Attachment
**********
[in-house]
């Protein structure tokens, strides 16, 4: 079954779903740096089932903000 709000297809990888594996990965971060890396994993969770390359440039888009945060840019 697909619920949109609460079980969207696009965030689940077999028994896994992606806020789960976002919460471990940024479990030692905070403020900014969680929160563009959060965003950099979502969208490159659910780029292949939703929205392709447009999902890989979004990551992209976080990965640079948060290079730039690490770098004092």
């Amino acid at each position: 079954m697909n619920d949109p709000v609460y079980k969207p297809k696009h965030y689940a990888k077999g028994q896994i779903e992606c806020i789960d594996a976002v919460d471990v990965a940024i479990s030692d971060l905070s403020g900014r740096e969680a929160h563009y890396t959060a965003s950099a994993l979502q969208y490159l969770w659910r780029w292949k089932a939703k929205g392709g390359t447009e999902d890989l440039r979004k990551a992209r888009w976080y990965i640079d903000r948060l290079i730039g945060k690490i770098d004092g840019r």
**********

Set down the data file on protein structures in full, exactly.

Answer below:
[in-house]
């Protein structure tokens, strides 16, 4: 079954779903740096089932903000 709000297809990888594996990965971060890396994993969770390359440039888009945060840019 697909619920949109609460079980969207696009965030689940077999028994896994992606806020789960976002919460471990940024479990030692905070403020900014969680929160563009959060965003950099979502969208490159659910780029292949939703929205392709447009999902890989979004990551992209976080990965640079948060290079730039690490770098004092």
């Amino acid at each position: 079954m697909n619920d949109p709000v609460y079980k969207p297809k696009h965030y689940a990888k077999g028994q896994i779903e992606c806020i789960d594996a976002v919460d471990v990965a940024i479990s030692d971060l905070s403020g900014r740096e969680a929160h563009y890396t959060a965003s950099a994993l979502q969208y490159l969770w659910r780029w292949k089932a939703k929205g392709g390359t447009e999902d890989l440039r979004k990551a992209r888009w976080y990965i640079d903000r948060l290079i730039g945060k690490i770098d004092g840019r």